The Azerbaijani Foreign Ministry was commenting on the first meeting of the Russian-Armenian Lazarev Club held in Yerevan.
Reportedly, the Armenian and Russian media outlets covered the first meeting of the Russian-Armenian "Lazarev Club" held on November 30 - December 1, 2018 in Yerevan.
"One of the main initiators and organizers of this club, positioning himself as a new format of public diplomacy, is Konstantin Zatulin, who in the current, seventh convocation of the State Duma of the Federal Assembly of the Russian Federation, is the first deputy chairman of the Committee on CIS Affairs, Eurasian Integration and Relations with Compatriots,” the Azerbaijani Foreign Ministry said.
“The organizers’ invitation of representatives of the illegal regime created in the Azerbaijani territories occupied by Armenia, as well as statements of Zatulin, former chairman of the Council of Veterans of the Russian Foreign Ministry, having the rank of extraordinary and plenipotentiary ambassador Vladimir Kazimirov and Deputy Director of the Institute of CIS Countries headed by Zatulin, Vladimir Yevseyev, and some others voiced during the meeting of the club and containing open attacks against Azerbaijan’s sovereignty and territorial integrity are aimed at damaging the existing high level of cooperation between Azerbaijan and Russia,” the ministry said.
“Moreover, Zatulin’s statements are not in line with his status as the first deputy chairman of the committee of the State Duma, contradicting the interests of development of cooperation within the CIS," the Azerbaijani Foreign Ministry said.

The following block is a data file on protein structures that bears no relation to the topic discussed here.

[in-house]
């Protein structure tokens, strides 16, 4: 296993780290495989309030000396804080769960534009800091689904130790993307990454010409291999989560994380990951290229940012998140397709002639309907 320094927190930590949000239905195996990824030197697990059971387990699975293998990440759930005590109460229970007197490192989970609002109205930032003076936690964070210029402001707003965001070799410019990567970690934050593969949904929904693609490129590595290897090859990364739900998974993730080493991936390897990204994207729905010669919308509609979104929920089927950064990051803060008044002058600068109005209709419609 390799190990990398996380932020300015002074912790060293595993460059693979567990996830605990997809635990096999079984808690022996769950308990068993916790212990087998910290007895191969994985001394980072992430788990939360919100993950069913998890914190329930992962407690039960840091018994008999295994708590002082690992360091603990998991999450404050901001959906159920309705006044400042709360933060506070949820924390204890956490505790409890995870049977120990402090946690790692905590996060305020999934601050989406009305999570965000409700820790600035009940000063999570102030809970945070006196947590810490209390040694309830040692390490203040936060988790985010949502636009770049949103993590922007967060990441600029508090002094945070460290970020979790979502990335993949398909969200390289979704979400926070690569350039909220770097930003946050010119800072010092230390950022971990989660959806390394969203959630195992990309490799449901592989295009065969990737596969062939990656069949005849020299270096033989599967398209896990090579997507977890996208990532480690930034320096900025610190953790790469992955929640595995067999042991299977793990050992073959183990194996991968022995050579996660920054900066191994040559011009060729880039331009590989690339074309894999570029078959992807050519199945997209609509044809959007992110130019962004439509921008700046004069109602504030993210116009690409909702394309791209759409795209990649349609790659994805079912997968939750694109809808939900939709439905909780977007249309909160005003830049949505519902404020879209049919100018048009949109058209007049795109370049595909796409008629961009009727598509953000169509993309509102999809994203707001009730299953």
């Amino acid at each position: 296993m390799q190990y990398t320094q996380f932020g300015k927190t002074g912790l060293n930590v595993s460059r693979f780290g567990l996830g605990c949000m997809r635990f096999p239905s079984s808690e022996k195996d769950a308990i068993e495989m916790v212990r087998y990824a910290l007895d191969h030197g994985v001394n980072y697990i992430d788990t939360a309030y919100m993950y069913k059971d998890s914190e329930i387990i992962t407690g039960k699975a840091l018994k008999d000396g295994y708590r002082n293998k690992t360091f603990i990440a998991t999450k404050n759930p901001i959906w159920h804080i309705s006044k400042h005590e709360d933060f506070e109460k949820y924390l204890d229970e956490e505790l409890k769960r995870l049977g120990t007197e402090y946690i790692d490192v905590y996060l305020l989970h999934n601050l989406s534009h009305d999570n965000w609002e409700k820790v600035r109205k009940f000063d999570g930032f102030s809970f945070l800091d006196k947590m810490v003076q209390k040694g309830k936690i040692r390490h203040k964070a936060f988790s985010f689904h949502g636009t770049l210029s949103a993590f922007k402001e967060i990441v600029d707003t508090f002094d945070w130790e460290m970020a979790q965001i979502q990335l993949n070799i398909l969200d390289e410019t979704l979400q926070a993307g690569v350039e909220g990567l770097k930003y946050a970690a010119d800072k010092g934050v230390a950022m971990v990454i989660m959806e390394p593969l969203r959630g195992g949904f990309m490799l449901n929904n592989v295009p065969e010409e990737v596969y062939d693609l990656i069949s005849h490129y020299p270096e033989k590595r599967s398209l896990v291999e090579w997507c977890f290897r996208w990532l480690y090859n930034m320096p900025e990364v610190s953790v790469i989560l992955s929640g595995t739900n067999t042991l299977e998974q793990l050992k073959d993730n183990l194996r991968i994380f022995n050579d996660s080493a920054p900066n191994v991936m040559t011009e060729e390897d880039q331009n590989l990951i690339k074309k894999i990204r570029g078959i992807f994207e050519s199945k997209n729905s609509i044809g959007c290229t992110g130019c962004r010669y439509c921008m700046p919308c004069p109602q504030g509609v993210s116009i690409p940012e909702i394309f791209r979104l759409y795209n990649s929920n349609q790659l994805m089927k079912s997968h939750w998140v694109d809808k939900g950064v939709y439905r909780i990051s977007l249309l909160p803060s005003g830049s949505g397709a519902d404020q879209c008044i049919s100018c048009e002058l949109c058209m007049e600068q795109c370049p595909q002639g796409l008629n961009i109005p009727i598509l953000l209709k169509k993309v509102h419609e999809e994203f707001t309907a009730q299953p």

Yevseyev’s statements are delusional and damage the cooperation within the CIS.
“Finally, the Lazarev Club meeting contradicts the efforts of the OSCE Minsk Group co-chair countries, including Russia, to advance the negotiation process on resolving the Armenia-Azerbaijan Nagorno-Karabakh conflict,” the Azerbaijani Foreign Ministry said.
“The Azerbaijani side, through the embassy in the Russian Federation, expressed its concern about this fact to the Russian Foreign Ministry,” the ministry added.
The conflict between the two South Caucasus countries began in 1988 when Armenia made territorial claims against Azerbaijan. As a result of the ensuing war, in 1992 Armenian armed forces occupied 20 percent of Azerbaijan, including the Nagorno-Karabakh region and seven surrounding districts.
The 1994 ceasefire agreement was followed by peace negotiations. Armenia has not yet implemented four UN Security Council resolutions on withdrawal of its armed forces from the Nagorno-Karabakh and the surrounding districts.